# Atomic Theory and Structure The Mole: Its History and Use

by Anthony Carpi, Ph.D.

### Table of contentstoggle-menu

Simply put, the mole represents a number. Just as the term *dozen*
refers to the number twelve, the mole represents the number 6.02 x 10^{23}.
(If you're confused by the form of this number refer to our The Metric System
module).

Now that's a big number! While a dozen eggs will make a nice omelet, a mole of eggs will fill all of the oceans on earth more than 30 million times over. Think about it: It would take 10 billion chickens laying 10 eggs per day more than 10 billion years to lay a mole of eggs. So why would we ever use such a big number? Certainly the local donut store is not going to "supersize" your dozen by giving you a mole of jelly-filled treats.

The mole is used when we're talking about numbers of atoms and molecules. Atoms and molecules are very tiny things. A drop of water the size of the period at the end of this sentence would contain 10 trillion water molecules. Instead of talking about trillions and quadrillions of molecules (and more), it's much simpler to use the mole.

### History of the Mole

The number of objects in one mole, that is, 6.02 x 10^{23},
is commonly referred to as Avogadro's number. Amadeo Avogadro was
an Italian physics professor who proposed in 1811 that equal volumes of
different gases at the same temperature contain equal numbers of
molecules. About fifty years later, an Italian
scientist named Stanislao Cannizzaro used Avogadro's hypothesis to
develop a set of atomic weights for the known elements by comparing the
masses of equal volumes of gas. Building on this work, an Austrian high
school teacher named Johann Josef Loschmidt calculated the size of a molecule of air
in 1865, and thus developed an estimate for the number of molecules in a
given volume of air. While these early estimates have since been
refined, they led to the concept of the mole - that is, the theory that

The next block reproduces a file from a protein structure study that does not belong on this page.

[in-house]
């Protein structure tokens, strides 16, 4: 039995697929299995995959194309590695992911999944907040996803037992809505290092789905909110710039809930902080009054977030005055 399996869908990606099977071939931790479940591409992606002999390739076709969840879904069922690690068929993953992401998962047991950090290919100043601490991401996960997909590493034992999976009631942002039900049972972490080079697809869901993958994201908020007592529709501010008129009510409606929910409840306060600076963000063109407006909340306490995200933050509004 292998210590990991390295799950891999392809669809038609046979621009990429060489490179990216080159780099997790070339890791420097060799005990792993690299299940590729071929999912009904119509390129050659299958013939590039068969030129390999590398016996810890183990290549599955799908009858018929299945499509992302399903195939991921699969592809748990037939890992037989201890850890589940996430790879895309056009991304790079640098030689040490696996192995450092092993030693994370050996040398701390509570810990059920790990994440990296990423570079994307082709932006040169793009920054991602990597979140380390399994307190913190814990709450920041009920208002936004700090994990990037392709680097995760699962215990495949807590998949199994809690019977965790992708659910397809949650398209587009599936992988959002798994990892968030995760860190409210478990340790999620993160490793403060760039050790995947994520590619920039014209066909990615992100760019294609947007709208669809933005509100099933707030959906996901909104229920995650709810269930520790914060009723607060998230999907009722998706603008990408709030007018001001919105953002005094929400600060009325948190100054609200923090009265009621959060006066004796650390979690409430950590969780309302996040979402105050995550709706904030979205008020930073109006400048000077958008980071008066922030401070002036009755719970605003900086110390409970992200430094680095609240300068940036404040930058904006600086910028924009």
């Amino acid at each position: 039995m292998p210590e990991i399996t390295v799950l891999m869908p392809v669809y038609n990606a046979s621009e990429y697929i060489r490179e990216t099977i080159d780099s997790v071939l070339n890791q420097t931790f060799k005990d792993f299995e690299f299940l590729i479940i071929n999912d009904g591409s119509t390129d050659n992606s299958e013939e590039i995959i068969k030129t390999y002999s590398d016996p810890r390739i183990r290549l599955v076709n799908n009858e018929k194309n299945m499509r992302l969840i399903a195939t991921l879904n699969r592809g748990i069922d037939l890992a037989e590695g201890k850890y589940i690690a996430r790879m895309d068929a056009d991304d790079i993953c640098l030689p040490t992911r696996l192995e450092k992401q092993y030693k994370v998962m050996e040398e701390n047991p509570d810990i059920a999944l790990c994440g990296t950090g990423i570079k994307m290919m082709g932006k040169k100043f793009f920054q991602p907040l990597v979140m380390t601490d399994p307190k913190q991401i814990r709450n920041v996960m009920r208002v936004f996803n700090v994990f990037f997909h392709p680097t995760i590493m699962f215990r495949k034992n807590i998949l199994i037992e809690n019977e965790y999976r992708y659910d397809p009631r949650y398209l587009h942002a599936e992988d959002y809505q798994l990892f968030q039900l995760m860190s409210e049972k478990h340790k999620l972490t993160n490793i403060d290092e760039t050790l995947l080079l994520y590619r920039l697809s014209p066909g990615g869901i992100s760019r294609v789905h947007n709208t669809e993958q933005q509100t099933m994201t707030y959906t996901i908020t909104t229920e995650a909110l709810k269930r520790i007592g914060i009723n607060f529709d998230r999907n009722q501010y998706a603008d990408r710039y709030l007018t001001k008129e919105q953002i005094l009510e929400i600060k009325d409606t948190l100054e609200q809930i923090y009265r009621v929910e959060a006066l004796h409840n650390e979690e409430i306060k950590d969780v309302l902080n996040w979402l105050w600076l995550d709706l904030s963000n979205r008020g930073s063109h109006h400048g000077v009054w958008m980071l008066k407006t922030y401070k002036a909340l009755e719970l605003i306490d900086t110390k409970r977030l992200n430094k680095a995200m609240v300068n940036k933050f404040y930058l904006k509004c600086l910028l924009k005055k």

in a defined mass of an element (its atomic weight) there is a precise
number of atoms: Avogadro's number.

### Molar Mass

A sample of any element with a mass equal
to that element's atomic weight (in grams) will contain precisely one mole of atoms
(6.02 x 10^{23} atoms). For example, helium has an atomic
weight of 4.00. Therefore, 4.00 grams of helium will contain one
mole of helium atoms. You can also work with fractions (or
multiples) of moles:

Mole/Weight Relationship Examples Using Helium | ||
---|---|---|

Moles Helium |
# Helium Atoms |
Grams Helium |

1/4 | 1.505 x 10^{23} |
1 g |

1/2 | 3.01 x 10^{23} |
2 g |

1 | 6.02 x 10^{23} |
4 g |

2 | 1.204 x 10^{24} |
8 g |

10 | 6.02 x 10 |
40 g |

Other atomic weights are listed on the periodic
table (see our Periodic Table page). For each element listed, measuring out a quantity of
the element equal to its atomic weight in grams will yield 6.02 x 10^{23}
atoms of that element.

The atomic weight of an element identifies both the mass of one mole of
that element *and* the total number of protons and neutrons in an atom of
that element. How can that be? Let's look at hydrogen.
One mole of hydrogen atoms will weigh 1.01 grams.

Each hydrogen atom consists of one proton surrounded by one electron. But remember, the electron weighs so little that it does not contribute much to an atom's weight. Ignoring the weight of hydrogen's electrons, we can say that one mole of protons (H nuclei) weighs approximately one gram. Since protons and neutrons have about the same mass, a mole of either of these particles will weigh about one gram. For example, in one mole of helium, there are two moles of protons and two moles of neutrons - four grams of particles.

### Molecular Weight

If you stand on a scale with a friend, the scale will register the combined weight of both you and your friend. When atoms form molecules, the atoms bond together, and the molecule's weight is the combined weight of all of its parts.

For example, every water molecule (H_{2}O) has two atoms of
hydrogen and one atom of oxygen. One mole of water molecules will
contain two moles of hydrogen and one mole of oxygen.

A bottle filled with exactly 18.02 g water will contain 6.02 x 10^{23} water molecules. The concept of fractions and multiples
described above also applies to molecules: 9.01 g of water would contain
1/2 mole, or 3.01 x 10^{23} molecules. You can calculate
the molecular weight of any compound simply by summing the weights of
atoms that make up that compound.

Anthony Carpi, Ph.D. “The Mole” Visionlearning Vol. CHE-1 (5), 2003.